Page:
Dec 15, 2006

Christmas greetings from Olga in Kathmandu

Hello from chilly Kathmandu. Christmas is not observed in Nepal, so it will be an ordinary work day for most, but we “bedeshis” (foreigners) do celebrate together. We also have a non-religious Christmas Eve at J and K House, our children’s homes. Father Christmas comes in full regalia, with stockings for the small children. You cannot imagine their excitement at the small gifts – a piece of candy, a hair band, a handkerchief, a colorful pencil – you’d think we were giving them the latest in video games. It’s great fun – popcorn, hot chocolate, happy kids. And their gift to us is a super dance and drama performance.

But the rewards of my life in Nepal are not confined to Christmas. Each day, I wake up knowing that today, I will help a child in a major way.

The other day, someone from our office showed me an essay written by one of the girls we saved from bonded servitude in the western district of Dang. Her name is Puspa Chaudhary, and she was contracted away by her parents for $14 for a year of labor. After she was liberated by NYOF and our local partner FNC and enrolled in school at our expense, she joined the youth club in her village to campaign against the pernicious custom of indenturing young girls as servants. Here is what she says:

“I was born to a very poor family. My parents are landless and have to work in the field of the landlord. When I was ten years old, the landlord told my parents that they had to send me at his house (to work) otherwise, he would not allow them to work in his field. Seeing no other alternative, my parents sent me to work. My yearly incentive was l000Rs (about $14). Going to the forest, collecting firewood, grazing the animals, cooking and cleaning were my daily routine. In spite of hard work, I had to listen to their filthy scolding and frowning faces. Till a year I endured everything silently.

“At Maghe (festival time) when they released me to go home I was determined that I would not work as Kamlari (bonded servant) again. After Maghi many brokers approached and my parents decided to send me to work once again. I begged, cried, and requested several times not to send me to work. Nobody listened to me. I was sent to work once again. This time I was bit optimistic that I would get a better home than the previous one. Unfortunately, this house was more miserable. I had to work hard doing all the household chores. In addition I had to bear a master who was like a thunderstorm. He was very strict and always spoke harshly. I was so afraid of him that I had nightmare several times. Cursing my destiny, I spent two years.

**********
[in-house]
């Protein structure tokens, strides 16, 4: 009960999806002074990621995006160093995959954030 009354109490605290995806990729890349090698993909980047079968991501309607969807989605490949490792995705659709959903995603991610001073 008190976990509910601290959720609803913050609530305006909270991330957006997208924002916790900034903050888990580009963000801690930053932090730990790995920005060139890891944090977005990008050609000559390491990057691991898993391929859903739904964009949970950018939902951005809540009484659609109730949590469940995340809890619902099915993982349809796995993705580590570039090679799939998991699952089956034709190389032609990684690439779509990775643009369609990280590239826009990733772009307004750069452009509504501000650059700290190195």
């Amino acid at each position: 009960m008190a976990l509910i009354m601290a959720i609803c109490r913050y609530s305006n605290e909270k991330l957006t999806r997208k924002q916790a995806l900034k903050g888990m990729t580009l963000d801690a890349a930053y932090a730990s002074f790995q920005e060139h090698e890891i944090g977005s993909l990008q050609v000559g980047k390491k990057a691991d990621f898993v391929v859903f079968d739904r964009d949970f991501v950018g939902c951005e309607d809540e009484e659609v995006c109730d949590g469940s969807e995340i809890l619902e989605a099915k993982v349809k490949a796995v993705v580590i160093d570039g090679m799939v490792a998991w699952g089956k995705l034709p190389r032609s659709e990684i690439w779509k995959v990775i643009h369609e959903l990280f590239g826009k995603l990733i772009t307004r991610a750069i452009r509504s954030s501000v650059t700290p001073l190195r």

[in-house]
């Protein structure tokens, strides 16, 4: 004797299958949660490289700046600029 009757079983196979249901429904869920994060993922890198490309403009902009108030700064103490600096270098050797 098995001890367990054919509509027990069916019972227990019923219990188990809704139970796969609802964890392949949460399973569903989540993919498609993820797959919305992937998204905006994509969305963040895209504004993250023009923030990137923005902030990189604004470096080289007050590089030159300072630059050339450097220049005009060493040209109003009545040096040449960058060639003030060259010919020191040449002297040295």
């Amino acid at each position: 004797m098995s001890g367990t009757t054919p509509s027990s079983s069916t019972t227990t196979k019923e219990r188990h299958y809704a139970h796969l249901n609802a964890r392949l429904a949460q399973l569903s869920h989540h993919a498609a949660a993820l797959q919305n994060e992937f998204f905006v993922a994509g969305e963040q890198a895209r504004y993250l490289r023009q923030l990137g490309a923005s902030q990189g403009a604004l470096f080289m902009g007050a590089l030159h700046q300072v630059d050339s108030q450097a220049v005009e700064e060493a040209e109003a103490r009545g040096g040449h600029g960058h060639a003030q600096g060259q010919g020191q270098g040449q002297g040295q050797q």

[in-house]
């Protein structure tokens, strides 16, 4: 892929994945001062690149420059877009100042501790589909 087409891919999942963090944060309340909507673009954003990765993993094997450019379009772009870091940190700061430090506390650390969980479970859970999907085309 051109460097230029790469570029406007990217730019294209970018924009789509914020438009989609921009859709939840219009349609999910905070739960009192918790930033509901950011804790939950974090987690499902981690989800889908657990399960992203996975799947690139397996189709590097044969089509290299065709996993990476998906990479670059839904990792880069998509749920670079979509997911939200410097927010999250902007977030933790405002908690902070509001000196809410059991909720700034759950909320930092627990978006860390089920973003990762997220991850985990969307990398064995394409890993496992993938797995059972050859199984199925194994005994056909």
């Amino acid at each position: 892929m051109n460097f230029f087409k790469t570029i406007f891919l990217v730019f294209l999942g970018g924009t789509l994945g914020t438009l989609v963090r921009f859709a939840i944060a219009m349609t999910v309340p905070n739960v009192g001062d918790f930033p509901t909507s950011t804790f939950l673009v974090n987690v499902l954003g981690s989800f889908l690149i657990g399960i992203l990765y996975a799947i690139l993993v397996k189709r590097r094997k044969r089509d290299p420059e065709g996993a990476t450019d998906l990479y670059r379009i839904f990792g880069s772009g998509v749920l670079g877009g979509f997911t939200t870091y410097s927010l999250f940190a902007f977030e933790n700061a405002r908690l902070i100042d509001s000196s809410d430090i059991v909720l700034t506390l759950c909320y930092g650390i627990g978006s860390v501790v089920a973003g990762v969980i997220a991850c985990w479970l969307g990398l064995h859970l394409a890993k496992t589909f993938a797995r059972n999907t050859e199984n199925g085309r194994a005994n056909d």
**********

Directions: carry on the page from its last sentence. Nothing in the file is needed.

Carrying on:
“When I came home, I came to know NYOF/FNC through my friends. After constant coaxing, I succeed to convince my parents. I enroll in NYOF/FNC’s program and got admitted to class five. Today I am studying in class seven. I am an active member of child club. With my friends we are spreading message against this ill practice.”

So not only will Puspa not have to bear with a ‘thunderstorm” of a boss again, she is getting an education. Such are the rewards of life here.

This may not be your traditional Christmas story, but it made my day. And I hope yours, too. A happy holiday to all of you -


Jan 5, 2006

We have rescued 800 girls in our target area and have arranged with another NGO to rescue 800 more. Currently, our project is planning to rescue the remaining 100 girls in our target area. Since we have just about defeated the bonding practice in our target area, we are moving in January to another area where the practice exists. This is truly a success story for us. Last week, we paid a visit to this project (the cease fire called by the Maoists made this possible), and I was so proud to see how much we have accomplished there. We met hundreds of young girls formerly bonded looking smart in their school uniforms (including the youngest kid we encountered, a 6 year old who is now in third grade), and went to the new classrooms we built there to accomodate all the girls we had brought home from their labors. We also visited a new aspect of the project, a vocational training program to teach sewing to the girls who are older and want to drop out of school after several years. They have a ready made market for their product - the school uniforms we buy each year for the hundreds of girls who have returned home.

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